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Tyler Barron

High School Student,

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What exactly is or defines the self-aware, subjective, and phenomenal experience we call consciousness?

I am a senior in high school and and doing a 100-hour research project on consciousness. I am currently reading the book Self Comes to Mind by Antonio Damasio, but have yet to find clear answers as to something i can label as consciousness. Maybe the problem is that i am trying to label something that inherently cannot be defined or something that is greater than any definition seeing as any form of language or any concept of defining an object results from what we know to be consciousness. I know that Buddhism and Hinduism touch upon the concept of non-self and many-sidedness, and in a sense get at the concept of consciousness but in the physics realm, consciousness becomes something entirely new under the pretexts of general relativity and quantum mechanics. I'm not sure whether these ideas are applicable to the conscious experience in which they were created but maybe they point to some greater truths about what our self-awareness truly is. In my search for discovering consciousness, i have found that it very much overlaps with the idea of 'free will' and 'existential relative liberties,' however, i dont know if these are the same as consciousness or just a product of it. I have also come across the idea of the 'soul,' if it exists, what realm or dimension does it exist in and when or how is it formed? I suppose religion and philosophy try to answer these questions but i am unsure whether or not modern neuroscience will ever be able to get at a concrete answer. Maybe my original question is unanswerable and will only lead to dead ends, but i am curious to see what these dead ends will be. I would greatly appreciate any input on the topic! Thanks!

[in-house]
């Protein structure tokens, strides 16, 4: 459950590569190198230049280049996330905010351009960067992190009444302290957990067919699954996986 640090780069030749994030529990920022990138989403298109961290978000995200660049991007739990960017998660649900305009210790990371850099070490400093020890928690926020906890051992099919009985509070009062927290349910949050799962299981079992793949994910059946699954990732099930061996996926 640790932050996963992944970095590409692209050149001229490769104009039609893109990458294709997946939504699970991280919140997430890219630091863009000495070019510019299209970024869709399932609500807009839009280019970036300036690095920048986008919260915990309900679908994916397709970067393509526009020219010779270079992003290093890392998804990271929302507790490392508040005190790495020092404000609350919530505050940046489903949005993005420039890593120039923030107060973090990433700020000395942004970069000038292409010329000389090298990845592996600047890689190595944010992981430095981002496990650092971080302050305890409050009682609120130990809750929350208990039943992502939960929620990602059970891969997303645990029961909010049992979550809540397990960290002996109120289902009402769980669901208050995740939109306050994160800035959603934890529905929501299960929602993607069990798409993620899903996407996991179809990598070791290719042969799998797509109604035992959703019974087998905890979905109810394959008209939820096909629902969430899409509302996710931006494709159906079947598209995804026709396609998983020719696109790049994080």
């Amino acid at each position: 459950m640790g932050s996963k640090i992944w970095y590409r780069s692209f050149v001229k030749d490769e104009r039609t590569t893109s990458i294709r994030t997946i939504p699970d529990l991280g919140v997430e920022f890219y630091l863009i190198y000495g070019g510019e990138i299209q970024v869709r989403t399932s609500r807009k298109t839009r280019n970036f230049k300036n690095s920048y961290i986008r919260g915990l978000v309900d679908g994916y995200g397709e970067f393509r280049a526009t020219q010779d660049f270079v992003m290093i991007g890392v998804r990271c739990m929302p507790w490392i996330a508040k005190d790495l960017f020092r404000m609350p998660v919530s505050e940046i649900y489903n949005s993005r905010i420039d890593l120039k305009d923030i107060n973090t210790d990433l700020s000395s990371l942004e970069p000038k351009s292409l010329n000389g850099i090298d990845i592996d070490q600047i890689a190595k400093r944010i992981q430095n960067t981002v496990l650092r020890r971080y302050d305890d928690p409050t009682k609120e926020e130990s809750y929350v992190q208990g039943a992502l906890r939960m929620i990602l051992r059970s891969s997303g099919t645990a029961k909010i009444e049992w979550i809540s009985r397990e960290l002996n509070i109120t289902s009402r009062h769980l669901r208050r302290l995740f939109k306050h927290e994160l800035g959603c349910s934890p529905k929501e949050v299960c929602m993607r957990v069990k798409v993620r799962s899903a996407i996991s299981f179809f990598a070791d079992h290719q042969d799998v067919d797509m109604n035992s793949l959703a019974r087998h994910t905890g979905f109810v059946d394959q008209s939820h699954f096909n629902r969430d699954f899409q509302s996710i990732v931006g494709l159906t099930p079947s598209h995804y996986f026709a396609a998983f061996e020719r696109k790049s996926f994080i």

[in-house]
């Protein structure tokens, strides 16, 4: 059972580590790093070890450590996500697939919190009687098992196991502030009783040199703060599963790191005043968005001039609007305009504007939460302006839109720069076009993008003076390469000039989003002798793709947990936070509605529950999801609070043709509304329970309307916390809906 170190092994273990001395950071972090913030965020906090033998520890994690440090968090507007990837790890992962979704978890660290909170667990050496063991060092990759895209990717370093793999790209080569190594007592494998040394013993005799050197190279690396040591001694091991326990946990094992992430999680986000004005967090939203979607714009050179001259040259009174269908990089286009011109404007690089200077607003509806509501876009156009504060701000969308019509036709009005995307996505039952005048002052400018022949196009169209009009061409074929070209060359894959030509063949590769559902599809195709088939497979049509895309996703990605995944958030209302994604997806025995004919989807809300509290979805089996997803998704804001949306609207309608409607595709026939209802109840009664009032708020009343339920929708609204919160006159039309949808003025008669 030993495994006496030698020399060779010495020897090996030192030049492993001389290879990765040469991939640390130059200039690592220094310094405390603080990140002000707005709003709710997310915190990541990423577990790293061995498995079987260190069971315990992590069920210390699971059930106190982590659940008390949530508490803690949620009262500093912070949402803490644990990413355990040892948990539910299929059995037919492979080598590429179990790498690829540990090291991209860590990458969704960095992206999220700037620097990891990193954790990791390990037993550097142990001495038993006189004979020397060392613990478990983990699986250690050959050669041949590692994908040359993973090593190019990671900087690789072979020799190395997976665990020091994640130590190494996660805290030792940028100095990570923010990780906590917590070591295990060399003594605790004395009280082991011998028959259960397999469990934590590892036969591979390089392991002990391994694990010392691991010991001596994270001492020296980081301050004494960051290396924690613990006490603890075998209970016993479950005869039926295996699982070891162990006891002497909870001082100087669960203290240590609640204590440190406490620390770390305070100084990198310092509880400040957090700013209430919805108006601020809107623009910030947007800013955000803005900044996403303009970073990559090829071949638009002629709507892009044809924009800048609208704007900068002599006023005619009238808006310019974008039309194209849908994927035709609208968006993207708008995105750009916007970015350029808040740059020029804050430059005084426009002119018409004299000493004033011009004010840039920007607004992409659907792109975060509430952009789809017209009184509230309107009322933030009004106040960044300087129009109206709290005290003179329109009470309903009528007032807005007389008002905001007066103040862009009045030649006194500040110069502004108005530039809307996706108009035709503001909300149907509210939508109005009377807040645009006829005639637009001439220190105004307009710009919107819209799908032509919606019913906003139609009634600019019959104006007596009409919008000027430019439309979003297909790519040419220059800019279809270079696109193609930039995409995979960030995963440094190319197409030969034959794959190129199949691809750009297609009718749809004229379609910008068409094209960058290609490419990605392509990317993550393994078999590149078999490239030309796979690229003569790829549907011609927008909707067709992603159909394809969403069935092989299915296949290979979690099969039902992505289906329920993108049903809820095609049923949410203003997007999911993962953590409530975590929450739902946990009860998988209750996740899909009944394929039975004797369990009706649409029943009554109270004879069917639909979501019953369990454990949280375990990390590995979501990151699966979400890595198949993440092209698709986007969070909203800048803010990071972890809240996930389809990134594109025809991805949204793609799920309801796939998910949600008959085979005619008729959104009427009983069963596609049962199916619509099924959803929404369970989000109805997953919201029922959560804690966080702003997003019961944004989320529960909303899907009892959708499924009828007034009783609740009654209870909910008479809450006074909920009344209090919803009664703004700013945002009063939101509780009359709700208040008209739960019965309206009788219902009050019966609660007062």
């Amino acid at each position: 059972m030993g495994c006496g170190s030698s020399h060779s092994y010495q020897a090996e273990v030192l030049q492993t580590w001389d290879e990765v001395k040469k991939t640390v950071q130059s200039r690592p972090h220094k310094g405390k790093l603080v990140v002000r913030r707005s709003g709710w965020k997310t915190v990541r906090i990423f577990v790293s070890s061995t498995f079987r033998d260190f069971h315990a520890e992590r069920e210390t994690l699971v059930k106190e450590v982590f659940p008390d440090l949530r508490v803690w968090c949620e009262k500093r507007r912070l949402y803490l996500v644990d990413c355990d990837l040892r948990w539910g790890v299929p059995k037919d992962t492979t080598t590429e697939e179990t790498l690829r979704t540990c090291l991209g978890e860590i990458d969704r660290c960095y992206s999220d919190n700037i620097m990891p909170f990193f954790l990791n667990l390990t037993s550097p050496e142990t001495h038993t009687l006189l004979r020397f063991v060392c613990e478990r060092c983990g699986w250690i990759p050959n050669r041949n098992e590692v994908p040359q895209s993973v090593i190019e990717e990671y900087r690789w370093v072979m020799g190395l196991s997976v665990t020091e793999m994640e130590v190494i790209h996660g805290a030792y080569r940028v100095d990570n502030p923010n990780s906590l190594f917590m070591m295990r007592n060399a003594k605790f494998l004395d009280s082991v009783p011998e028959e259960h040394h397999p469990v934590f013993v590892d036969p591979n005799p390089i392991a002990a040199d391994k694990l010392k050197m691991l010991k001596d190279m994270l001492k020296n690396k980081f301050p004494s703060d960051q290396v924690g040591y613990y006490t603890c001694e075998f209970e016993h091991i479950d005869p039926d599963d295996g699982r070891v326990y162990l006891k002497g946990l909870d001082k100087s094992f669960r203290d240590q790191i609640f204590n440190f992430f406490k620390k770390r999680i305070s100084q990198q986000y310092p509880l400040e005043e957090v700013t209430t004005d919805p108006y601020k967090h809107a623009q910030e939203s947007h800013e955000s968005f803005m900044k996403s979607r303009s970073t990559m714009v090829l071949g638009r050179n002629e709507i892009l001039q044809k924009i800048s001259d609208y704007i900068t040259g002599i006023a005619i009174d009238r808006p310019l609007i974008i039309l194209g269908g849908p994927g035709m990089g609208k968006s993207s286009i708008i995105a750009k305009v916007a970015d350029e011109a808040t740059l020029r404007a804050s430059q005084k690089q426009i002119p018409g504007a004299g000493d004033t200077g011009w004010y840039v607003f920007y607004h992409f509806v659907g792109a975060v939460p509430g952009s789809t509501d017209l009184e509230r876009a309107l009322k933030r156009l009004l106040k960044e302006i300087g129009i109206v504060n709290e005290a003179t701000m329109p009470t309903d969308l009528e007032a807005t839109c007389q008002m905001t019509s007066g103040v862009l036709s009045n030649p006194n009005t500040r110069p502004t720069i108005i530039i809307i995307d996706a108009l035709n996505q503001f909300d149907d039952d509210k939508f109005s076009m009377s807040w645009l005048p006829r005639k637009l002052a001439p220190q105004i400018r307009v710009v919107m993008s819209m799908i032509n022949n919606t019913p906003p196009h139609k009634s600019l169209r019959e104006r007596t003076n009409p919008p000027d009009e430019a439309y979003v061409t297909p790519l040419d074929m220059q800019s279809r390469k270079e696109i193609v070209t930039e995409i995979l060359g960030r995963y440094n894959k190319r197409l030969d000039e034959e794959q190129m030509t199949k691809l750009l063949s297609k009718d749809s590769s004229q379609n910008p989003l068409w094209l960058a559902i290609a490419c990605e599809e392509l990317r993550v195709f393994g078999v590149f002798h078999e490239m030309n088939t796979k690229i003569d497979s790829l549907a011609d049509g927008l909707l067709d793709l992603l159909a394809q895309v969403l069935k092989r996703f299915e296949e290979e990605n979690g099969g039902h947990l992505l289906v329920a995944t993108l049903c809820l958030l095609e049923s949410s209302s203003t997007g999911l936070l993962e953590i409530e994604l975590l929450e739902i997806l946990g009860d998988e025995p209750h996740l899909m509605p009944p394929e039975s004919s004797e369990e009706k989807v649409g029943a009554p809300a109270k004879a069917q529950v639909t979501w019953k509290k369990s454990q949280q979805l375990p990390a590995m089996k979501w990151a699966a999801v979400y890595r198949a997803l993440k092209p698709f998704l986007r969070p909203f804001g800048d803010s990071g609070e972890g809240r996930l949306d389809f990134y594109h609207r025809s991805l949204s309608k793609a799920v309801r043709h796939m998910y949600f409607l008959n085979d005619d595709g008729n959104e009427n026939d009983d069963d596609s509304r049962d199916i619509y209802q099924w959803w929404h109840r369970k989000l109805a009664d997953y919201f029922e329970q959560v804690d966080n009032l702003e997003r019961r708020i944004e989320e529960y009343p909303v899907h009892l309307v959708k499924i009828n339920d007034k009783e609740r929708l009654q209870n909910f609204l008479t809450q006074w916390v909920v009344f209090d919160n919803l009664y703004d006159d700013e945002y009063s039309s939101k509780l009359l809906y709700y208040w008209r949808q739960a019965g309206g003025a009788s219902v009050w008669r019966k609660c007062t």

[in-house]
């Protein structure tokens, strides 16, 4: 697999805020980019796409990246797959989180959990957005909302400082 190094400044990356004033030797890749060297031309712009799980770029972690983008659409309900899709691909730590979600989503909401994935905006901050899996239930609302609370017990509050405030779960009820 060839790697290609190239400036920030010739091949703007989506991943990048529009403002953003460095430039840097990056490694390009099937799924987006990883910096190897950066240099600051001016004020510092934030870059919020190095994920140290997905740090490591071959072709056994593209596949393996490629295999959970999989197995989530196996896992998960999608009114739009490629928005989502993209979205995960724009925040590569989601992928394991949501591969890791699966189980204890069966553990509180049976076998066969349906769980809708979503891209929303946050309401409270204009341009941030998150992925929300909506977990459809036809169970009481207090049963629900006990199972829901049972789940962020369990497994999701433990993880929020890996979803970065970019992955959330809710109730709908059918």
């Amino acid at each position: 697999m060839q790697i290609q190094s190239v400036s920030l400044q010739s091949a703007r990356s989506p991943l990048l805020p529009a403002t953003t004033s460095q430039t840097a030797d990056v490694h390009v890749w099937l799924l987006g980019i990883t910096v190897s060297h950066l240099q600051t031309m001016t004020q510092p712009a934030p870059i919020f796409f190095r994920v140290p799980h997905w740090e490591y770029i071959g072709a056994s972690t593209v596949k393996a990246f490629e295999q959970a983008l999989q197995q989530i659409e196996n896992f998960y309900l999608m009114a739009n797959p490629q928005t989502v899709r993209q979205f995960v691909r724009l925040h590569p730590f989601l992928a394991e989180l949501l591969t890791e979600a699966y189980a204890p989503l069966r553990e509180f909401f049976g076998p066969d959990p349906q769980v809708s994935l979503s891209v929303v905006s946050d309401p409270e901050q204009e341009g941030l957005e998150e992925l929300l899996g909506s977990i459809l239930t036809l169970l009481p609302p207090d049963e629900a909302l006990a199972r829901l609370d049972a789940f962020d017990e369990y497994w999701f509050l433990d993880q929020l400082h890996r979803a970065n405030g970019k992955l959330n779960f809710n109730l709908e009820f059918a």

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  • Mar 22 2012: Hello again Tyler pt.1

    Decarte jumped to a conclusion. Decarte didn't see the flaw in his statement "I think therefore I am" There are many philosophers today that still bide by this statement. But it has a major flaw in it.